Two American Legion posts and two other veterans' groups in Pleasanton, Calif., sponsored a class on dowsing in March to study whether domestic terrorists could be identified by pointing sticks at suspicious people to see if the sticks move. One of the veterans' leaders (who vouched that "the government" and oil and mining companies regularly use dowsing) told the local Tri-Valley Herald, "You can't wait for the FBI and police to come up with solutions when you have the bad guys living among us." Following the 9-11 attacks, some Pleasanton veterans received training in so-called "remote (psychic) viewing" and are now reportedly bringing local families up to speed on their missing-in-action relatives from past wars.
The Things People Believe:
Brian J. Samdahl, 41, charged with stabbing a stranger 15 times at a Wal-Mart, told police he thought the problem was that his government-implanted computer chip was broken (Bridgeview, Ill., February). And Jesus Santana, charged with marijuana possession, told the arresting officers, "I guess God got y'all to get me," since Santana had been rolling his joints using pages torn from a Bible (Athens, Ala., February). And William Veach, charged with scamming friends and family members in a securities scheme, insisted that he truly believed (albeit erroneously) that, as per his sales pitch, he had indeed sold a high-tech keyboard idea to Microsoft for $17 million (Provo, Utah, March).
In March, London's Daily Telegraph reported that North Korea's Kim Jong Il is so terrified of triplet babies that the government places them all in special orphanages. Quoting diplomats who have visited North Korea, the Telegraph said Kim might feel threatened because the number 3 in Korean mythology is associated with rapid rises to power. However, a North Korean official told the United Nations Human Rights Commission that Kim is actually helping the triplets by raising them in better circumstances than the parents could (because of the country's dire economy).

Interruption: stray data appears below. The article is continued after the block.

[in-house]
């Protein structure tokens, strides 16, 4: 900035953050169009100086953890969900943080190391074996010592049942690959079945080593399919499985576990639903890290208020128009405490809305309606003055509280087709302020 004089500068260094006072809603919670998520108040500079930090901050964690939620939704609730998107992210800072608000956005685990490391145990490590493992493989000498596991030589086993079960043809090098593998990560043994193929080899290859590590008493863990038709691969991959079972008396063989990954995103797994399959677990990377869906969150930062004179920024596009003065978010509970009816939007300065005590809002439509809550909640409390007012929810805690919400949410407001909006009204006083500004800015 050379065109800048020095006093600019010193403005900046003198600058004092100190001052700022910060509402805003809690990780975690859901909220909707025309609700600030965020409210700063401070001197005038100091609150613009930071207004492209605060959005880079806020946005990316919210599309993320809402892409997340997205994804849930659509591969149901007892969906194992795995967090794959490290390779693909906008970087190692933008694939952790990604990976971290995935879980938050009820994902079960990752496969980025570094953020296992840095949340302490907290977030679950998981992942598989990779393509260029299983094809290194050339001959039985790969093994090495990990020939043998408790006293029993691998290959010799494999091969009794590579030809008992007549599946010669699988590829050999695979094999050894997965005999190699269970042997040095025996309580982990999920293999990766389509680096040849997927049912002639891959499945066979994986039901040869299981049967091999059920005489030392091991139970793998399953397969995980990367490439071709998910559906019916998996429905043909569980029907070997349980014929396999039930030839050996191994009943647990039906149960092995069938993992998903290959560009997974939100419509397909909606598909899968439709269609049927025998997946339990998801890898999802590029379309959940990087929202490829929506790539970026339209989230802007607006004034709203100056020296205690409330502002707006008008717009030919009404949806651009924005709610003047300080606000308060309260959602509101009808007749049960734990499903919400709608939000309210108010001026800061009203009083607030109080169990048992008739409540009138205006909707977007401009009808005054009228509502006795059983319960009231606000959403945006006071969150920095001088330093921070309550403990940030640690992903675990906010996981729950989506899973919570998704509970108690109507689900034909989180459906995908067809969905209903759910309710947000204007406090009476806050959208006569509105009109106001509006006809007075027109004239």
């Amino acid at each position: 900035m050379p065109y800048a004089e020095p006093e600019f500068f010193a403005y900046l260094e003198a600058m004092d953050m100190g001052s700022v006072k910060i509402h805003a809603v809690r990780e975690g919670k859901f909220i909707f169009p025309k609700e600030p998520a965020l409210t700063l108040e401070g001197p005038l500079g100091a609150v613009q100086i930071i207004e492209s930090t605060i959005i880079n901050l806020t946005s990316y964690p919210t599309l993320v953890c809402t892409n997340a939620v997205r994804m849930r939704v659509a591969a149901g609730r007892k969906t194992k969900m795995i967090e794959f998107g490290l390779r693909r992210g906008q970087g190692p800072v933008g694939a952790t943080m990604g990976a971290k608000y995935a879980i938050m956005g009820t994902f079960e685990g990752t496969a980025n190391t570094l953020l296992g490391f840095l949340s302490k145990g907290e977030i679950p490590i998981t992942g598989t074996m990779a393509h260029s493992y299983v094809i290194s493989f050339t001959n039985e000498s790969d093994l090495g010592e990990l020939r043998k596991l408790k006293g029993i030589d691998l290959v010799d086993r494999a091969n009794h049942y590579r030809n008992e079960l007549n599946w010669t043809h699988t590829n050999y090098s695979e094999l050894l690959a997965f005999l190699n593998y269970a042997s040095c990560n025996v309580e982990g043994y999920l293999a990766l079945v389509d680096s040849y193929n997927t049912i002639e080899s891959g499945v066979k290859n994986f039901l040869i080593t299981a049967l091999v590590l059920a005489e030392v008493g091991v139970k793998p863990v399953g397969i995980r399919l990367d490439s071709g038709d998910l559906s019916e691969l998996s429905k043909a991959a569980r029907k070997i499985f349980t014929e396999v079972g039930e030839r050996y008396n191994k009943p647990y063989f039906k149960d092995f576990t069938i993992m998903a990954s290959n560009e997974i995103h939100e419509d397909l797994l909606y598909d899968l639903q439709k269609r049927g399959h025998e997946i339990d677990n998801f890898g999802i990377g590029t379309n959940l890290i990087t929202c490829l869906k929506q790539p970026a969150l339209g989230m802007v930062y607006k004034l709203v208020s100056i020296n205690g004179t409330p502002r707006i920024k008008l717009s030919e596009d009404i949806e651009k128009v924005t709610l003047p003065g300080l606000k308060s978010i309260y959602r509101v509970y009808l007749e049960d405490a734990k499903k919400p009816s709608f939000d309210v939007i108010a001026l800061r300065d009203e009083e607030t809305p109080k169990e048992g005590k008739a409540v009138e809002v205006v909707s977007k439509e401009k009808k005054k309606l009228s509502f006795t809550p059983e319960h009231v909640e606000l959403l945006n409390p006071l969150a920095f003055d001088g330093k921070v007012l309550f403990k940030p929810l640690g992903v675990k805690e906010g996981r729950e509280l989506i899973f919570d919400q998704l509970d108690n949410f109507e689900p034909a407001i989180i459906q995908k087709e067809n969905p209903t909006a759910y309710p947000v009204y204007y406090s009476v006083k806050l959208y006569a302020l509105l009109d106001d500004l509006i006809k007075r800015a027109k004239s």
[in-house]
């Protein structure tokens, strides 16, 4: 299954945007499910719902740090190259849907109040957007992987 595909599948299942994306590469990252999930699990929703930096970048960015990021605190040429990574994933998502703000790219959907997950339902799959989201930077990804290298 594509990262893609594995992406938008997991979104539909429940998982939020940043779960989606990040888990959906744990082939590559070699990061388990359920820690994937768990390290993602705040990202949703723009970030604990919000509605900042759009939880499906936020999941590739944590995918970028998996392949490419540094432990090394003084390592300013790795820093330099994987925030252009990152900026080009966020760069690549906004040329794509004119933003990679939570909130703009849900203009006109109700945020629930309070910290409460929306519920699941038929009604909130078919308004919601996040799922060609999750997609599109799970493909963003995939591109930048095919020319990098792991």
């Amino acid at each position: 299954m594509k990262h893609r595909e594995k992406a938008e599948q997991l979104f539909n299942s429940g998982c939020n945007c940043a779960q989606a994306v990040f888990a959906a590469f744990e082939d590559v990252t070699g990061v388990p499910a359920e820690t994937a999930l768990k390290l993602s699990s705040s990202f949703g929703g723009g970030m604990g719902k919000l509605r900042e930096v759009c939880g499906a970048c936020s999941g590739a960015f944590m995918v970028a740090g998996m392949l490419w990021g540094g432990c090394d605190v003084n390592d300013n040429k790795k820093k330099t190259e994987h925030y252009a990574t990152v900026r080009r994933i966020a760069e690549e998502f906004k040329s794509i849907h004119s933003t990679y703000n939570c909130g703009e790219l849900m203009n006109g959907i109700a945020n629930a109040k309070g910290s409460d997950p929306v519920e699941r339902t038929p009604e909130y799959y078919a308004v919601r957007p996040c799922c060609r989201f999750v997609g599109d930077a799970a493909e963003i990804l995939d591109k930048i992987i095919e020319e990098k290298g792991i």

A house cat named Princess survived after being stabbed in the head with a knife whose blade penetrated the skull down to the frontal sinus (Green Township, Ohio, February). And another cat, Fila, taken out of a family home in Yuba City, Calif., in December by a daughter who wanted Fila to live with her in Sacramento, escaped and made the 60-mile trip back to Yuba City five days later, winding up on the parents' doorstep. It was not known if Fila took one of the three roads from Sacramento to Yuba City (state roads 99/70 or 65, or Rio Linda Boulevard) or just walked across farms.
Michael J. Corbett and his wife, Sharon, were arrested in Beckley, W.Va., in March and charged with peddling copies of 53 different obscene videos on the Internet. The Corbetts' specialty: nude women answering nature's call. According to Justice Department and Postal Service investigators, customers bought 100 or more tapes a week (such as Outdoor Pooping Paradise or tapes using the Corbetts' inventive "bowl cam") at around $50 each.
Luis Chavez, 33, was arrested in Cypress, Calif., in February after he allegedly set off aerial fireworks in his condominium bedroom (motive unknown), leading to a $135,000 fire. And Patricia Martin burned down her Kings Mountain, N.C., house in February after she lit a piece of paper, then extinguished the flame, to create smoke to get rid of a nest of spiders in the house but failed to completely extinguish it. And a Massapequa, N.Y., high school student inadvertently set a fire that gutted the second story of the family home in January after he, in frustration, tried to burn some school papers on which he had done badly (and tossed them out a window, but an ember blew back in).
Also, in the Last Month ...:
Officials of the prestigious Crufts dog show began an investigation of whether its current Supreme Champion (the Pekingese, Danny, which beat out 20,000 challengers) had had an illegal facelift (London).
2003 CHUCK SHEPHERD